The results of Barkan et al. [6] present a combinatorial binding code of PPR-RNA interaction that accounts for P and S motif sequences. They proposed a combinatorial binding code adhering to the rules shown in Table 1. This binding code was expanded by the findings of Yagi et al. [8] and Takenaka et al. [7] who discovered binding preferences of L-type sequences. Both found that a proline at position 6 of an L-type sequence is likely to bind to uracil. Furthermore, the results of Takenaka et al. [7] showed that asparagine at position 1′ of L-type sequences likely binds to adenine or uracil if it is paired with isoleucine, leucine, proline, threonine, or methionine at position 6. The model used in the three papers listed above involved aligning the PPR sequences of PLS proteins to the target RNA binding sites such that the terminal S-type sequence is positioned in contact with the nucleotide four base pairs upstream of an edit site on the target transcript. Okuda et al. [14] provides further evidence that PLS-class proteins align in this fashion. The pairing of positions 6 and 1′ in the PPR protein reinforced the previous findings of Fujii et al. [9]. Lastly, the results of Kotera et al. [4] demonstrated that PLS-class proteins are required for RNA editing.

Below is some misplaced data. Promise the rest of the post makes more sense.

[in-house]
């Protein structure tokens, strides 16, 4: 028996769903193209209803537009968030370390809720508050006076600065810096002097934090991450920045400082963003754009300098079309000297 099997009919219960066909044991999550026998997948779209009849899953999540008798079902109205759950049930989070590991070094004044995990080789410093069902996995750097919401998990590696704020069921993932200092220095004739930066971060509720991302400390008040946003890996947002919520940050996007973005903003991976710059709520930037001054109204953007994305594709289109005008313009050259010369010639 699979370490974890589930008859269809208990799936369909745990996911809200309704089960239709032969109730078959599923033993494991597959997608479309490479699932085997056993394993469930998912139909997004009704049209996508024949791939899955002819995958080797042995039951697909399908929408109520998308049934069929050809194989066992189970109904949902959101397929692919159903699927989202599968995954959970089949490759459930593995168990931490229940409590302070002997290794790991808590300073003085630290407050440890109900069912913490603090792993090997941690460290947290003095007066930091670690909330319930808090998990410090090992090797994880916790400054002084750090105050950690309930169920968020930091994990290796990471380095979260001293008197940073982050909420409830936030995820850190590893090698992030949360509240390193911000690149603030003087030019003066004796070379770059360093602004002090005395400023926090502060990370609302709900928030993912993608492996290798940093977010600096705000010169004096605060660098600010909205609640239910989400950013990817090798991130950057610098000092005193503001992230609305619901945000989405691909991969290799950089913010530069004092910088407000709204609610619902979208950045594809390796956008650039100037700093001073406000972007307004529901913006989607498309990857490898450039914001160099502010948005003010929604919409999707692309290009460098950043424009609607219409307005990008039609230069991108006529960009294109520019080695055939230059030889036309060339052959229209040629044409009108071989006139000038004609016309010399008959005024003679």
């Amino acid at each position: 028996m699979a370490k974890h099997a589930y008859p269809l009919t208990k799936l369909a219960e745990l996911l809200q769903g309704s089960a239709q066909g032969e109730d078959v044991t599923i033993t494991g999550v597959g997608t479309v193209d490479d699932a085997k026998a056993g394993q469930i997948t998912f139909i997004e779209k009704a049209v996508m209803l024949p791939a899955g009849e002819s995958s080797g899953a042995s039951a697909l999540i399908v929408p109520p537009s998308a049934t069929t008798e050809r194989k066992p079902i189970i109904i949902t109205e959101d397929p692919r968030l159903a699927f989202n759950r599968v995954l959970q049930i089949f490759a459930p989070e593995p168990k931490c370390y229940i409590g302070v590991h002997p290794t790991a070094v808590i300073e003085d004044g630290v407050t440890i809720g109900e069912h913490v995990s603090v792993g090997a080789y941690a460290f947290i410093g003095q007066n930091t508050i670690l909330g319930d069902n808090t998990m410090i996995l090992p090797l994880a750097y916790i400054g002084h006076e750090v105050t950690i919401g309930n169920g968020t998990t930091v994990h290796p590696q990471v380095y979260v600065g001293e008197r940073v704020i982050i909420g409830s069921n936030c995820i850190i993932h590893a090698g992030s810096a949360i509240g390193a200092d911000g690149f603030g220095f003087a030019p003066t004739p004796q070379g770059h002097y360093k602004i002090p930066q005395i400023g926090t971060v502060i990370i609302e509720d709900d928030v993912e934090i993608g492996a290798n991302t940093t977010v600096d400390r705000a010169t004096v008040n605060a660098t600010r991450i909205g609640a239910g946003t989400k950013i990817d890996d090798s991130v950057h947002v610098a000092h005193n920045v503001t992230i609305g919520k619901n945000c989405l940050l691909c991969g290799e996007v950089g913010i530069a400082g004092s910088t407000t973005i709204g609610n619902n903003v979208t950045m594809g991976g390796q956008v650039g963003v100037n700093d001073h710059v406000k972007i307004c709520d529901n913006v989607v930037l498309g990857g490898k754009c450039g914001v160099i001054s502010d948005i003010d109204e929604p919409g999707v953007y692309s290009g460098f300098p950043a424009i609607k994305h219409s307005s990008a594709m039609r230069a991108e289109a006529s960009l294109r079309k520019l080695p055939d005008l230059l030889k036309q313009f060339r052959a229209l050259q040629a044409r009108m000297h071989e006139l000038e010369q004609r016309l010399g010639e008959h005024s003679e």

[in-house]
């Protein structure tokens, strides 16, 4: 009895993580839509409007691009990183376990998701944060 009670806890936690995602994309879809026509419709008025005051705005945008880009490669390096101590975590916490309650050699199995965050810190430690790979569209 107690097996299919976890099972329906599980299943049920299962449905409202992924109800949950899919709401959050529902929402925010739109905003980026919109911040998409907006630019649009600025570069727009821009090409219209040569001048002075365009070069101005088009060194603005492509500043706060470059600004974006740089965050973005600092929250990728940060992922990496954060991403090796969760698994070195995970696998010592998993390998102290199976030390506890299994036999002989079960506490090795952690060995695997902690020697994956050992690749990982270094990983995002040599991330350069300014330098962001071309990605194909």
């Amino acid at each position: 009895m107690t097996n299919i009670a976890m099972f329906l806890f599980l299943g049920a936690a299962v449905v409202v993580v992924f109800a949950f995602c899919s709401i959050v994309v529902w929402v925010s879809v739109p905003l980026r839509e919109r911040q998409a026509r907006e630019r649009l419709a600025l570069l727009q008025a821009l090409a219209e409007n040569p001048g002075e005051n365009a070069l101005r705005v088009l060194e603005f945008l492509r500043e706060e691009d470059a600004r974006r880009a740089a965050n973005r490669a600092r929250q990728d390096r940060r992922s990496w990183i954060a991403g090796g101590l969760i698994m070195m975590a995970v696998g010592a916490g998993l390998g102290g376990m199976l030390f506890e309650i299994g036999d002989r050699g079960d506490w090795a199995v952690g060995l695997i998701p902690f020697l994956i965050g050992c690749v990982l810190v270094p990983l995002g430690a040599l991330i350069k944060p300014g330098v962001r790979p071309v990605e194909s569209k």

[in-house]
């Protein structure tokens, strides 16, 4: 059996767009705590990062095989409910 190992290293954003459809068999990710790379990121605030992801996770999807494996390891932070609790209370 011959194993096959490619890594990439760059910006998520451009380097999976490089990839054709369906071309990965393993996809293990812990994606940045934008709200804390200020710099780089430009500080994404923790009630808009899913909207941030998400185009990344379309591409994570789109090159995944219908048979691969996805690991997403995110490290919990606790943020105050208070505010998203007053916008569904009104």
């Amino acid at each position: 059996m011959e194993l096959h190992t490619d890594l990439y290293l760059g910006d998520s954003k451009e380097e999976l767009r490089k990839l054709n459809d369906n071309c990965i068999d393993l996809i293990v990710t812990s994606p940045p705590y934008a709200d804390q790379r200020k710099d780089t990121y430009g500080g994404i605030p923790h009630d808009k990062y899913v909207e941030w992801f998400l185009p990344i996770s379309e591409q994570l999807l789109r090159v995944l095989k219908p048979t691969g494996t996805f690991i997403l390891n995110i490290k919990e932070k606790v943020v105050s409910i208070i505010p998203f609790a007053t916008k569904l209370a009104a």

The aim of aPPRove is to build a predictive model of PPR-RNA binding using sequence-specific binding rules. This can be cast as an alignment problem. Let S6 and S1′ be the amino acid sequences defined by position 6 and position 1′ of all adjacent motif sequences in the primary structure of a PPR protein S. If S contains ℓ adjacent motif sequences, S6 and S1′ both have length ℓ − 1. Hence, our problem is solved using a PPR protein S, an RNA transcript R, and a scoring function ρ. More formally,
where N = {A, G, C, U, −} and aa = {all possible amino acids and −}, where − signifies an insertion or deletion. The goal is to find the w top-scoring alignments between R, S6 and S1′ with respect to ρ. The following definition formalizes the problem that aPPRove solves.

aPPRove can be broken down into five main steps: (1) defining the repeat structure of the PPR by the motif sequence and number of repeats, (2) constructing S6 and S1′, (3) building a distribution of random alignments of S6 and S1′ to a database of RNA transcripts, (4) aligning S6 and S1′ to one or more RNA target transcripts, and (5) calculating the statistical significance (p-value) of the w top-scoring alignments of the PPR to target RNA transcripts.